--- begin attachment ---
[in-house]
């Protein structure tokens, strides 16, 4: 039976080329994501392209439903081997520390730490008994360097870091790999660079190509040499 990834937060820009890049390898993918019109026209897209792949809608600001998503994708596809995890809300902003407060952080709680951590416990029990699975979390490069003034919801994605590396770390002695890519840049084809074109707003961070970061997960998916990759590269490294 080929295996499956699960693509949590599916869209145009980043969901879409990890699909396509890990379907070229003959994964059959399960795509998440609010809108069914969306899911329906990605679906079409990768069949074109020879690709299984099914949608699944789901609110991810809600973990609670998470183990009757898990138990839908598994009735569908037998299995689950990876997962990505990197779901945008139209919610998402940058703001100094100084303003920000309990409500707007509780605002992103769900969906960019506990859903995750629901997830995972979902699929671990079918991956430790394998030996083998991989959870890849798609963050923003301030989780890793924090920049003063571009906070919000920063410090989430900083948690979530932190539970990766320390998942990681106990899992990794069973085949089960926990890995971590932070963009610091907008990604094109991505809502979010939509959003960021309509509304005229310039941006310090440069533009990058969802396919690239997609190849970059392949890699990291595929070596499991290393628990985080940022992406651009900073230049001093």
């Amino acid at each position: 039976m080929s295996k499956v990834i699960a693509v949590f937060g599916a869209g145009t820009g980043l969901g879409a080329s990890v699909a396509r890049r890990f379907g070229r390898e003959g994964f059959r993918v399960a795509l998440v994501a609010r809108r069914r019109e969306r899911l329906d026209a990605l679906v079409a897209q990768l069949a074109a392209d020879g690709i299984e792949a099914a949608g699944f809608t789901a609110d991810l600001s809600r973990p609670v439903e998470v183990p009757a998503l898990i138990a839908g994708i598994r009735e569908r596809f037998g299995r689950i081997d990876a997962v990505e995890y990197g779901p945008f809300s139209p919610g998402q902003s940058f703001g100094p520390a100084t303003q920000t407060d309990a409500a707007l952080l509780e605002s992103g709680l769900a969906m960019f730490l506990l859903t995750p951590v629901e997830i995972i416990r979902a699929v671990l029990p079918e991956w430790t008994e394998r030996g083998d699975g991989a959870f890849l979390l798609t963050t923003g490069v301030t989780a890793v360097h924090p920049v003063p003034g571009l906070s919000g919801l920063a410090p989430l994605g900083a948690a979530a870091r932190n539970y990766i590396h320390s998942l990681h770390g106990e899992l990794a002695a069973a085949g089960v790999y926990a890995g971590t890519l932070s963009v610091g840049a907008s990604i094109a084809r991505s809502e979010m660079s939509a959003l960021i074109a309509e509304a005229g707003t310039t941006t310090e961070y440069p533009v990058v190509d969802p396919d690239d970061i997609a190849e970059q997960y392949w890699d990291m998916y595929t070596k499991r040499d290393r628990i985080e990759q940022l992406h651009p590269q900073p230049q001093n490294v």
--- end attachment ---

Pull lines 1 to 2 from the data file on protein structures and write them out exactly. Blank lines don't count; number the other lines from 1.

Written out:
[in-house]
């Protein structure tokens, strides 16, 4: 039976080329994501392209439903081997520390730490008994360097870091790999660079190509040499 990834937060820009890049390898993918019109026209897209792949809608600001998503994708596809995890809300902003407060952080709680951590416990029990699975979390490069003034919801994605590396770390002695890519840049084809074109707003961070970061997960998916990759590269490294 080929295996499956699960693509949590599916869209145009980043969901879409990890699909396509890990379907070229003959994964059959399960795509998440609010809108069914969306899911329906990605679906079409990768069949074109020879690709299984099914949608699944789901609110991810809600973990609670998470183990009757898990138990839908598994009735569908037998299995689950990876997962990505990197779901945008139209919610998402940058703001100094100084303003920000309990409500707007509780605002992103769900969906960019506990859903995750629901997830995972979902699929671990079918991956430790394998030996083998991989959870890849798609963050923003301030989780890793924090920049003063571009906070919000920063410090989430900083948690979530932190539970990766320390998942990681106990899992990794069973085949089960926990890995971590932070963009610091907008990604094109991505809502979010939509959003960021309509509304005229310039941006310090440069533009990058969802396919690239997609190849970059392949890699990291595929070596499991290393628990985080940022992406651009900073230049001093």